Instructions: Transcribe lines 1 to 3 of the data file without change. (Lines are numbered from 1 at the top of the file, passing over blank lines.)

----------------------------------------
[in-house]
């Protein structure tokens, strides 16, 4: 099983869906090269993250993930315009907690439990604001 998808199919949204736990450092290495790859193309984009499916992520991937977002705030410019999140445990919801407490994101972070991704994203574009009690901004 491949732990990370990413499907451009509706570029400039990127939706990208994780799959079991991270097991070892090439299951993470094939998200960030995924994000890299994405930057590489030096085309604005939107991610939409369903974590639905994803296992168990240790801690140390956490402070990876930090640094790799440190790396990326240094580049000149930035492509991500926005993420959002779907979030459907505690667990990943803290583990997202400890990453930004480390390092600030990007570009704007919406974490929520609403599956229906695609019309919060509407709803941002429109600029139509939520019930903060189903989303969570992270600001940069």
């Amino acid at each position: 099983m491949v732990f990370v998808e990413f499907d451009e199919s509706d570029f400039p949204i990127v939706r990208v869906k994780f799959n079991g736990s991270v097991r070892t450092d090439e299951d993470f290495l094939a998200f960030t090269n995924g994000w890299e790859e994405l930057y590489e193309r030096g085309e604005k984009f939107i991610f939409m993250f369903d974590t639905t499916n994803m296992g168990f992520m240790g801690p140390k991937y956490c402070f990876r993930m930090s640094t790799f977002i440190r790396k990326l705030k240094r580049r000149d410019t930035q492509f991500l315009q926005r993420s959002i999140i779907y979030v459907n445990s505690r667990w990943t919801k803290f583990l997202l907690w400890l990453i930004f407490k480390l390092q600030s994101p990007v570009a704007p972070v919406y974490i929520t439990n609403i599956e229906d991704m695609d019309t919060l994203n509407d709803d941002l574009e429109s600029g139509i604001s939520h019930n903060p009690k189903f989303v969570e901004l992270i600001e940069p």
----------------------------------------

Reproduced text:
[in-house]
């Protein structure tokens, strides 16, 4: 099983869906090269993250993930315009907690439990604001 998808199919949204736990450092290495790859193309984009499916992520991937977002705030410019999140445990919801407490994101972070991704994203574009009690901004 491949732990990370990413499907451009509706570029400039990127939706990208994780799959079991991270097991070892090439299951993470094939998200960030995924994000890299994405930057590489030096085309604005939107991610939409369903974590639905994803296992168990240790801690140390956490402070990876930090640094790799440190790396990326240094580049000149930035492509991500926005993420959002779907979030459907505690667990990943803290583990997202400890990453930004480390390092600030990007570009704007919406974490929520609403599956229906695609019309919060509407709803941002429109600029139509939520019930903060189903989303969570992270600001940069």
């Amino acid at each position: 099983m491949v732990f990370v998808e990413f499907d451009e199919s509706d570029f400039p949204i990127v939706r990208v869906k994780f799959n079991g736990s991270v097991r070892t450092d090439e299951d993470f290495l094939a998200f960030t090269n995924g994000w890299e790859e994405l930057y590489e193309r030096g085309e604005k984009f939107i991610f939409m993250f369903d974590t639905t499916n994803m296992g168990f992520m240790g801690p140390k991937y956490c402070f990876r993930m930090s640094t790799f977002i440190r790396k990326l705030k240094r580049r000149d410019t930035q492509f991500l315009q926005r993420s959002i999140i779907y979030v459907n445990s505690r667990w990943t919801k803290f583990l997202l907690w400890l990453i930004f407490k480390l390092q600030s994101p990007v570009a704007p972070v919406y974490i929520t439990n609403i599956e229906d991704m695609d019309t919060l994203n509407d709803d941002l574009e429109s600029g139509i604001s939520h019930n903060p009690k189903f989303v969570e901004l992270i600001e940069p």